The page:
Roblar Road quarry back before Sonoma County officials for environmental review
One of Sonoma County’s most controversial mining projects is showing public signs of progress again, nearly three years after it survived a hard-fought legal challenge and well over a decade after it was first proposed.
Next up for the planned quarry project off Roblar Road west of Cotati is an additional round of environmental review, which was triggered after the owner requested some changes to the conditions tied to county officials’ approval of the development more than six years ago.
Quarry developer John Barella wants permission to adjust the design of a road intersection his project is required to improve, reduce the width of a road he must expand and relocate a portion of a creek on which the project will encroach. The effects of the proposed changes will be studied by a consultant hired this week by county supervisors.
Barella, the former owner of North Bay Construction, first proposed the quarry in 2003, and a split Board of Supervisors signed off on it in December 2010, setting off a long legal fight waged by opponents concerned by the project’s environmental impacts.
But those opponents lost in July 2014, when a state appellate court upheld the county’s approval of the project and reversed a lower court ruling on all counts.
“It was controversial. I know it split a lot of people in the south county,” said Supervisor David Rabbitt, whose district includes the quarry site. “But it did go through a pretty lengthy and thorough process, including the courts. It’s still not out the other side entirely, but additional environmental analysis will further determine whether or not it’s adequate to move forward.”
Rabbitt was on the Petaluma City Council when the project was approved. He began serving on the board in early 2011.
Estimates from the quarry’s original environmental review showed it would generate about 11 million cubic yards of construction-grade rock, valued at about $60 million, over at least 20 years.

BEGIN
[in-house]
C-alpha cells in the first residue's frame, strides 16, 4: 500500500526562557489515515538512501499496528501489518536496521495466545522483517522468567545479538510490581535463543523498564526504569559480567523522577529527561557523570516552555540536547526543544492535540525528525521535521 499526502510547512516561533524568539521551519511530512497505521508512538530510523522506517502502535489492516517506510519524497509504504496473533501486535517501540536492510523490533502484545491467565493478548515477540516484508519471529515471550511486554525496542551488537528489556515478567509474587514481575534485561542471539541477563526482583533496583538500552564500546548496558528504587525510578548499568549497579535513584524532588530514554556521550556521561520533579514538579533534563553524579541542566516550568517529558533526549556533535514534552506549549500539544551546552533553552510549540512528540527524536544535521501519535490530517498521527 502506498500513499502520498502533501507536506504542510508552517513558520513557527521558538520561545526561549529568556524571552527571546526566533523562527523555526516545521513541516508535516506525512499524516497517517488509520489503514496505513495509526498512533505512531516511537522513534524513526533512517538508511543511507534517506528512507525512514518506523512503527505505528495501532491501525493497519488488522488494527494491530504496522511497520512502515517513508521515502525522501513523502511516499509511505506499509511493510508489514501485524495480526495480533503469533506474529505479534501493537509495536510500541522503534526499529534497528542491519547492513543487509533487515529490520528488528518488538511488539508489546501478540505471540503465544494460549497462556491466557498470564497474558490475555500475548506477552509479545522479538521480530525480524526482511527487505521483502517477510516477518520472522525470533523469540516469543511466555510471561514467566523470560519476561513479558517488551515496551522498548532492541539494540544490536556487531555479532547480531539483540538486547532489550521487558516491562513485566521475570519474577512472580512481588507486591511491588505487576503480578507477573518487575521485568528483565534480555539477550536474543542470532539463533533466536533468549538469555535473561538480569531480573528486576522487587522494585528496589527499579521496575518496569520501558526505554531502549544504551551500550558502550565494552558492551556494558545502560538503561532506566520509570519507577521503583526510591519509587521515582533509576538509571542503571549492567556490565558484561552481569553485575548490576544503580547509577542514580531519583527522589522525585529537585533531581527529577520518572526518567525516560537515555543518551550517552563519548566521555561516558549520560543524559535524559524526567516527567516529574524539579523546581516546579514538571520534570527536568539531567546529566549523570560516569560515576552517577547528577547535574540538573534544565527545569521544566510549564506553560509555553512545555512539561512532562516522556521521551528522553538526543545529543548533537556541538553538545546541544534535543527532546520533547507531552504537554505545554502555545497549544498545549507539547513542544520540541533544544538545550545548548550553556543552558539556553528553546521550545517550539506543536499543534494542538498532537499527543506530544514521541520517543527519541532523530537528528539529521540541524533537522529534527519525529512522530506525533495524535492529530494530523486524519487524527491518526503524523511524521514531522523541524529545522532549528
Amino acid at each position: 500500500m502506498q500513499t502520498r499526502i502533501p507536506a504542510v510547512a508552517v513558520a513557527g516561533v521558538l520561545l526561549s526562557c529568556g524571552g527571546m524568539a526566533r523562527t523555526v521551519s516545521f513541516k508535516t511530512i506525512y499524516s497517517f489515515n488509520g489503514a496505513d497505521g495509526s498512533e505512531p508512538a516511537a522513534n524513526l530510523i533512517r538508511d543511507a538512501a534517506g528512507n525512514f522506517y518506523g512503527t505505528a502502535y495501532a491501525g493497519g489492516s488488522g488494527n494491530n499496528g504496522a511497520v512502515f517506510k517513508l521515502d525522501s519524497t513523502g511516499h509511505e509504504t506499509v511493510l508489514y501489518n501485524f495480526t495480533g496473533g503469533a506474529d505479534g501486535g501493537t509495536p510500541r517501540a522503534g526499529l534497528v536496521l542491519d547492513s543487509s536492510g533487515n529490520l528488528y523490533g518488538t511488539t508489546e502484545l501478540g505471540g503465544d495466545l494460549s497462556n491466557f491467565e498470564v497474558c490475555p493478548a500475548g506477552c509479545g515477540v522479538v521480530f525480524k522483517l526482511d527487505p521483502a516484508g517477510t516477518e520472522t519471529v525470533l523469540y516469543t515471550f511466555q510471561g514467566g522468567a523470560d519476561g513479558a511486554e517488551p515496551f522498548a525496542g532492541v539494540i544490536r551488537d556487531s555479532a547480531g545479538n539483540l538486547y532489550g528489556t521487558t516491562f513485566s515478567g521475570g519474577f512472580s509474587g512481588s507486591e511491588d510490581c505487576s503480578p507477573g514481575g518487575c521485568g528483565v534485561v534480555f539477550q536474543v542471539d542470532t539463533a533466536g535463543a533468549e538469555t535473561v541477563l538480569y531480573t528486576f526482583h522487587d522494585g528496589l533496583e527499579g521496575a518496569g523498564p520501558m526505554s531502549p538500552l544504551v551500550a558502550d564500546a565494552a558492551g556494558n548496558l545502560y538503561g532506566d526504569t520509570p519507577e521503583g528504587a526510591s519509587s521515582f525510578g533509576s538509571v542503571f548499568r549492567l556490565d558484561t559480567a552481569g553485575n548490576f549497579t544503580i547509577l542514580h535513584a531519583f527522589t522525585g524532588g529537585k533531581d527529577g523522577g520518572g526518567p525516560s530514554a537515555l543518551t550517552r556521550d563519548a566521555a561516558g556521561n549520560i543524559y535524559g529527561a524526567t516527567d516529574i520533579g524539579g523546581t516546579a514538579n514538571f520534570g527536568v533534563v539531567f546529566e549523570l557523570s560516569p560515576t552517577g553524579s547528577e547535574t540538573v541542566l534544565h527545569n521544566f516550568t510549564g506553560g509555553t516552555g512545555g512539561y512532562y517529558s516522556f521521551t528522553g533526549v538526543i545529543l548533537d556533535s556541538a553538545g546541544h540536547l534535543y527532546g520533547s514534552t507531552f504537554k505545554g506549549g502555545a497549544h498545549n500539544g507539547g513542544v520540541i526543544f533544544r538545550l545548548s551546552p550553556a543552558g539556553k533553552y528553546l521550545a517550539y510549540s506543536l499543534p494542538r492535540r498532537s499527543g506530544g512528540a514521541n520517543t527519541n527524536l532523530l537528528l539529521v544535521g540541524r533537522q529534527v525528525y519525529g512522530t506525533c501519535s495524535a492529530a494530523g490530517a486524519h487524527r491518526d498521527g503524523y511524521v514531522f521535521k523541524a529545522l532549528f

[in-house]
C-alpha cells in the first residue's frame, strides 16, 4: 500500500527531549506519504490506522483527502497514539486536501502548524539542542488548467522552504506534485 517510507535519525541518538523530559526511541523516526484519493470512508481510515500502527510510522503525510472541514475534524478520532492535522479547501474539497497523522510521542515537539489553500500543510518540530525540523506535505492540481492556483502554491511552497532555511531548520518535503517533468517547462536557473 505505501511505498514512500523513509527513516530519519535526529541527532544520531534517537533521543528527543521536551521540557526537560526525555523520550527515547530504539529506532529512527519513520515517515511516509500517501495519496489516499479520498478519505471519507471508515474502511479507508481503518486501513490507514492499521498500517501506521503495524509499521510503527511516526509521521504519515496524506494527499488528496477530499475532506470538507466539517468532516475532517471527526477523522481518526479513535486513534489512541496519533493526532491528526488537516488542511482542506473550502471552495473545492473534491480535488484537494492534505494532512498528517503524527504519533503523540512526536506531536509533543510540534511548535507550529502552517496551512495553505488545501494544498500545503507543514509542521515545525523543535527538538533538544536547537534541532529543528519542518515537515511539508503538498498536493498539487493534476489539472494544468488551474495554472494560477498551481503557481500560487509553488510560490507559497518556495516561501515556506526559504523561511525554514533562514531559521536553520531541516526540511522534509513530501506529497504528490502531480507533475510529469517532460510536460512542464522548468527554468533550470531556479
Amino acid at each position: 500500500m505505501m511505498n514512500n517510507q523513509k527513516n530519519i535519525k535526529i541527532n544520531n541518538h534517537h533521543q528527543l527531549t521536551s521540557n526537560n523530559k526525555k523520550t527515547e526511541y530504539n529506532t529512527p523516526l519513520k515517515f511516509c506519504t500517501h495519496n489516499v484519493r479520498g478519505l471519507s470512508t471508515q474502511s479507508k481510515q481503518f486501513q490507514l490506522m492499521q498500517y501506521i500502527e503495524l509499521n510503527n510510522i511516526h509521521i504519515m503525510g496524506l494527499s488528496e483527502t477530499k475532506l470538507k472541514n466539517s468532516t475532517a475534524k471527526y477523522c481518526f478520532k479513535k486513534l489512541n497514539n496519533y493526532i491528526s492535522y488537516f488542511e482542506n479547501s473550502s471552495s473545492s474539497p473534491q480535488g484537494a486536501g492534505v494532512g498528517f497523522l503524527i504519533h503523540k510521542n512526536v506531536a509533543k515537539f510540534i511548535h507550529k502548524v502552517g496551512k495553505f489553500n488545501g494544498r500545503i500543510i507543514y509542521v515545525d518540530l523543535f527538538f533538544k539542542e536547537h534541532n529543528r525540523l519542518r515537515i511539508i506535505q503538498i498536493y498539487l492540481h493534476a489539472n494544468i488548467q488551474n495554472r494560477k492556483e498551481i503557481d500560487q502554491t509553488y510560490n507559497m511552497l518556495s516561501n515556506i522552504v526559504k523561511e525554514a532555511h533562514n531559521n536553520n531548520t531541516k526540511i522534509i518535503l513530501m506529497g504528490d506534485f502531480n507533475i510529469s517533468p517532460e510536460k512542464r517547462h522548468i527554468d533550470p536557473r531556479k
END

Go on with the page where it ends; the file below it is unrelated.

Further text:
Barella’s team applied to modify the quarry’s use permit last summer, and supervisors approved a contract for the additional environmental review on Tuesday.
Reached by phone Wednesday, Barella referred questions about the proposed changes to his attorney, who did not respond to calls seeking comment.
But a document Barella’s team submitted to the county in September says the alterations “would in no way modify the key operational components” of the project as originally approved.
One of the changes sought by Barella’s team involves the intersection of Roblar Road and Stony Point Road, where the county is requiring installation of a traffic signal and other improvements. In the September document, Barella’s team wrote that regulatory changes put in place since the project was approved made the original design unfeasible, so it proposed a new one.
“They want to improve the intersection, but without widening it so much that they get into sensitive habitats,” said Blake Hillegas, supervising planner in the county’s Permit and Resource Management Department. The change could help Barella’s project avoid certain fees, Hillegas said.
Barella’s team is also hoping to lessen the extent by which it must widen a 1.5-mile section of Roblar Road that will be used by quarry haul trucks, proposing to construct a road that’s 32 feet wide instead of 40 feet. That could allow the project to buy less private land needed to widen the road, Hillegas said.
Additionally, because widening part of Roblar Road will affect nearby Americano Creek, the developer’s team wants to reposition the creek channel so it’s farther removed from the edge of the roadway. The creek realignment was not originally envisioned because the project had intended to make use of a different route — through land restricted by a county conservation easement. That proposal was rejected by supervisors. The developer also plans to make some creek habitat improvements.
Donna Spilman, a longtime opponent of the quarry project, supported supervisors’ move to study the proposed changes rather than “just accepting them out of hand.” Ultimately, she hopes to see an additional thorough environmental report go back to supervisors for a vote.
“Any changes that (Barella) wants to make that would lessen what people might perceive as safety would be of concern to people,” said Spilman, who lives about a half-mile from the quarry site. “But until that’s really studied, we don’t really know what it’s going to be.”
The original permit for the quarry project expires in December. Barella will likely need to get it extended, according to Hillegas.
You can reach Staff Writer J.D. Morris at 707-521-5337 or firstname.lastname@example.org. On Twitter @thejdmorris.